7.1 Supplying the microcontroller
7.2 LED diodes
7.3 Push buttons
7.4 Optocoupler
 7.4.1 Optocouper on input line
 7.4.2 Optocoupler on output line
7.5 Relay
7.6 Generating sound
7.7 Shift registers
 7.7.1 Input shift register
 7.7.2 Output shift register
7.8 7-seg display (multiplexing)
7.9 LCD display
7.10 Software SCI communication


Examples given in this chapter will show you how to connect the PIC microcontroller with other peripheral components or devices when developing your own microcontroller system. Each example contains detailed description of hardware with electrical outline and comments on the program.

7.1 Supplying the microcontroller

Generally speaking, the correct voltage supply is of utmost importance for the proper functioning of the microcontroller system. It can easily be compared to a man breathing in the air. It is more likely that a man who is breathing in fresh air will live longer than a man who's living in a polluted environment.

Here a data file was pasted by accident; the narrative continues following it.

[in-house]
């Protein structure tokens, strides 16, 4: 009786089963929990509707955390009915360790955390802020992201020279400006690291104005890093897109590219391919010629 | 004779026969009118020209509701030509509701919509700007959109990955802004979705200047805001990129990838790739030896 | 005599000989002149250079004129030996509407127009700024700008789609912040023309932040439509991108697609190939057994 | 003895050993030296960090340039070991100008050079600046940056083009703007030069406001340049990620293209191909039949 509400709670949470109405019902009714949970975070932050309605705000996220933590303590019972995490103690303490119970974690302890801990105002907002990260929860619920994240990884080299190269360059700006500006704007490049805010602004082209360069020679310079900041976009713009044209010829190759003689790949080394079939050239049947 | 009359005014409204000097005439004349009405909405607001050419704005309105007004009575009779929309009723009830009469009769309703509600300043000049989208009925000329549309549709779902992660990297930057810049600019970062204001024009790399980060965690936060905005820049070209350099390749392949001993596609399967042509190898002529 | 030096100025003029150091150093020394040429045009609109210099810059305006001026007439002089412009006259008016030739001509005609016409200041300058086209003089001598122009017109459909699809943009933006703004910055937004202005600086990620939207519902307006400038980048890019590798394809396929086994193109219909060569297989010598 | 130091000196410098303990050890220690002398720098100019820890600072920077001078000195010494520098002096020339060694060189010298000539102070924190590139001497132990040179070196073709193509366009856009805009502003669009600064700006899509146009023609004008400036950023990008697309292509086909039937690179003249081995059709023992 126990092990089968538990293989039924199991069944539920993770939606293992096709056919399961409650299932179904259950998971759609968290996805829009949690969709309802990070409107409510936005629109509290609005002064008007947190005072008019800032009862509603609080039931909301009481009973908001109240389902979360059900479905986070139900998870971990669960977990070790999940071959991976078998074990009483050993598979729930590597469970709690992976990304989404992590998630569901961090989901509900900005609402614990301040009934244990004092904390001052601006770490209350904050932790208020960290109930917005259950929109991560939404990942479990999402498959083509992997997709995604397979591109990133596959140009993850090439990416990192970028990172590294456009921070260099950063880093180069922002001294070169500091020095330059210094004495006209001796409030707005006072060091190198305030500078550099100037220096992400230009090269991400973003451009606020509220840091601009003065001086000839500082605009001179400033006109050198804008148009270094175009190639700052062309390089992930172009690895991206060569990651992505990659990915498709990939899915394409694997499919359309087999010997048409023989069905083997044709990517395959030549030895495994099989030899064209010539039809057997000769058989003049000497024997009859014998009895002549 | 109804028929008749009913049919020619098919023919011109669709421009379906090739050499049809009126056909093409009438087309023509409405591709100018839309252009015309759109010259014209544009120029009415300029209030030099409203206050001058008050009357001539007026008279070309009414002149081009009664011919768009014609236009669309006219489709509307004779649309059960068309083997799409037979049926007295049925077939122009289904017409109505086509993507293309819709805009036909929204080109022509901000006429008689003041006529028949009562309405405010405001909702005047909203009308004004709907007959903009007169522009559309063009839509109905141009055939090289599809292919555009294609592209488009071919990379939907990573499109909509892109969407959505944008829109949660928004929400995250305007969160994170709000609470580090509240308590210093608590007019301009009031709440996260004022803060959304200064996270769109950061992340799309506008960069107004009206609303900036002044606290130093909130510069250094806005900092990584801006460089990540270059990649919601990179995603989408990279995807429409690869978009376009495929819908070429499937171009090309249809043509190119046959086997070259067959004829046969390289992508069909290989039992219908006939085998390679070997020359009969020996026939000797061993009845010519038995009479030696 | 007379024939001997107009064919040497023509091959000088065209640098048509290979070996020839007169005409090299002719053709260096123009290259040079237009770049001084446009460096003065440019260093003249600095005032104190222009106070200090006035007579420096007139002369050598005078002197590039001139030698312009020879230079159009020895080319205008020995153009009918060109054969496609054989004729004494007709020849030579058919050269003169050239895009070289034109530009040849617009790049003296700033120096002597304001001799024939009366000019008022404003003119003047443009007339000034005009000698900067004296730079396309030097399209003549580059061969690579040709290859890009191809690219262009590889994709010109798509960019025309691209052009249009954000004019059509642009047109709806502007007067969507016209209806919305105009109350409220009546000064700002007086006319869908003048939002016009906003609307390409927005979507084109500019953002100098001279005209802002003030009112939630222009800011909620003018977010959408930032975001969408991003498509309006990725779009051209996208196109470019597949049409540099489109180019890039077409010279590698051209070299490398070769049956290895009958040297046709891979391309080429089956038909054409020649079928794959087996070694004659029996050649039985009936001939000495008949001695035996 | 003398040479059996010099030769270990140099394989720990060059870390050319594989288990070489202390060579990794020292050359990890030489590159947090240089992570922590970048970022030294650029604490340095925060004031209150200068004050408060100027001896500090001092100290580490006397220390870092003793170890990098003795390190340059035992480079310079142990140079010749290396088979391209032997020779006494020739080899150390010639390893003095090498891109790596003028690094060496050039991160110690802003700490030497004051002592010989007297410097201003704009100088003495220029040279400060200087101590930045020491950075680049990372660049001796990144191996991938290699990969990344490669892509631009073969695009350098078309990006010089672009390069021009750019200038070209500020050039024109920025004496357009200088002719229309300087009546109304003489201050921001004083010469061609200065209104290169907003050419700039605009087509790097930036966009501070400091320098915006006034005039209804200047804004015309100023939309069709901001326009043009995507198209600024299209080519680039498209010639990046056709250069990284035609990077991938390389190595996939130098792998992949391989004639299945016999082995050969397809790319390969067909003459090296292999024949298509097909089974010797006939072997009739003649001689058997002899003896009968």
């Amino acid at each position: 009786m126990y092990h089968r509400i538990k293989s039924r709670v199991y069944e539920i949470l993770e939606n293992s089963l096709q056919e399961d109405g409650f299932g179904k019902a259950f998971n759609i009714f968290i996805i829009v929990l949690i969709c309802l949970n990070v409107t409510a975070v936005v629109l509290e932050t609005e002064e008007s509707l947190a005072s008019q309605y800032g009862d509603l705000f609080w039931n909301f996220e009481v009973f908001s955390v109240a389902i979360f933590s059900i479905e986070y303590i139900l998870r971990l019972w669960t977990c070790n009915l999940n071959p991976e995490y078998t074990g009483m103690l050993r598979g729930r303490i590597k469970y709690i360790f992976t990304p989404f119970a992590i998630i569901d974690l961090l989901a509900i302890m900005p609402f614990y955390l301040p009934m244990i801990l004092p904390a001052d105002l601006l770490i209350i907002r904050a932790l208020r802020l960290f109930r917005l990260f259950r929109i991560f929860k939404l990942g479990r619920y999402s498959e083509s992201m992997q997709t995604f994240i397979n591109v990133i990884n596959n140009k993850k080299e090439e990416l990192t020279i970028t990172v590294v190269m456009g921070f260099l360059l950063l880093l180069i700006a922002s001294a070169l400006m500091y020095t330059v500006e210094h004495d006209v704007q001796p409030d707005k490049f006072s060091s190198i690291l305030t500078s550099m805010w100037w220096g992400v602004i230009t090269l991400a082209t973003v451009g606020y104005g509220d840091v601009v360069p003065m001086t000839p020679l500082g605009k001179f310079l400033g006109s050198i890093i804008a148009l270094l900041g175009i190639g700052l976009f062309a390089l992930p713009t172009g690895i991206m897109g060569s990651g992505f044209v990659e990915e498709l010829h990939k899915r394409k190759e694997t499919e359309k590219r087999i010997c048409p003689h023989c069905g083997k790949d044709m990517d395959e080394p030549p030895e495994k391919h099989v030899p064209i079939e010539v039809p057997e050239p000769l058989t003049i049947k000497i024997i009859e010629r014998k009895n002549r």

For a proper function of any microcontroller, it is necessary to provide a stable source of supply, a sure reset when you turn it on and an oscillator. According to technical specifications by the manufacturer of PIC microcontroller, supply voltage should move between 2.0V to 6.0V in all versions. The simplest solution to the source of supply is using the voltage stabilizer LM7805 which gives stable +5V on its output. One such source is shown in the picture below.

In order to function properly, or in order to have stable 5V at the output (pin 3), input voltage on pin 1 of LM7805 should be between 7V through 24V. Depending on current consumption of device we will use the appropriate type of voltage stabilizer LM7805. There are several versions of LM7805. For current consumption of up to 1A we should use the version in TO-220 case with the capability of additional cooling. If the total consumption is 50mA, we can use 78L05 (stabilizer version in small TO - 92 packaging for current of up to 100mA).


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